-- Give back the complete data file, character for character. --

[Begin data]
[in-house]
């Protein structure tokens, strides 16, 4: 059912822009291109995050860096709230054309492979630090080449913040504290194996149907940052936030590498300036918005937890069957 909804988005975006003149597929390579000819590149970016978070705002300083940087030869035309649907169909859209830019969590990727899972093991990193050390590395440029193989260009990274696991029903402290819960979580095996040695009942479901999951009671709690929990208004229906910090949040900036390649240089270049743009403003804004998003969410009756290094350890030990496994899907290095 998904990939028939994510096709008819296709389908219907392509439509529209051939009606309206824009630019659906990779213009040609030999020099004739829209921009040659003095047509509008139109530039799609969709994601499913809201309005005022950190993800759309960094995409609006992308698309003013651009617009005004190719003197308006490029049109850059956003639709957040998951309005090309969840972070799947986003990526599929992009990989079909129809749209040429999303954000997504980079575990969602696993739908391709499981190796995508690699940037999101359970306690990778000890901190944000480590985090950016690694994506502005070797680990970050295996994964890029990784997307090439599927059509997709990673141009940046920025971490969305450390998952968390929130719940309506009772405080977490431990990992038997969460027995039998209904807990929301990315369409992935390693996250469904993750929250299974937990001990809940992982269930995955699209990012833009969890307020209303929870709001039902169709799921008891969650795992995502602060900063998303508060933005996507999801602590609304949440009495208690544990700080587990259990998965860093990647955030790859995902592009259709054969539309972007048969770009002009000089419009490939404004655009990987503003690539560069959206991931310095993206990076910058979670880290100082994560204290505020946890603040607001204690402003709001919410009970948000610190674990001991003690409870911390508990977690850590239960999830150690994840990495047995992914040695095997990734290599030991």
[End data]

[in-house]
């Protein structure tokens, strides 16, 4: 059912822009291109995050860096709230054309492979630090080449913040504290194996149907940052936030590498300036918005937890069957 909804988005975006003149597929390579000819590149970016978070705002300083940087030869035309649907169909859209830019969590990727899972093991990193050390590395440029193989260009990274696991029903402290819960979580095996040695009942479901999951009671709690929990208004229906910090949040900036390649240089270049743009403003804004998003969410009756290094350890030990496994899907290095 998904990939028939994510096709008819296709389908219907392509439509529209051939009606309206824009630019659906990779213009040609030999020099004739829209921009040659003095047509509008139109530039799609969709994601499913809201309005005022950190993800759309960094995409609006992308698309003013651009617009005004190719003197308006490029049109850059956003639709957040998951309005090309969840972070799947986003990526599929992009990989079909129809749209040429999303954000997504980079575990969602696993739908391709499981190796995508690699940037999101359970306690990778000890901190944000480590985090950016690694994506502005070797680990970050295996994964890029990784997307090439599927059509997709990673141009940046920025971490969305450390998952968390929130719940309506009772405080977490431990990992038997969460027995039998209904807990929301990315369409992935390693996250469904993750929250299974937990001990809940992982269930995955699209990012833009969890307020209303929870709001039902169709799921008891969650795992995502602060900063998303508060933005996507999801602590609304949440009495208690544990700080587990259990998965860093990647955030790859995902592009259709054969539309972007048969770009002009000089419009490939404004655009990987503003690539560069959206991931310095993206990076910058979670880290100082994560204290505020946890603040607001204690402003709001919410009970948000610190674990001991003690409870911390508990977690850590239960999830150690994840990495047995992914040695095997990734290599030991």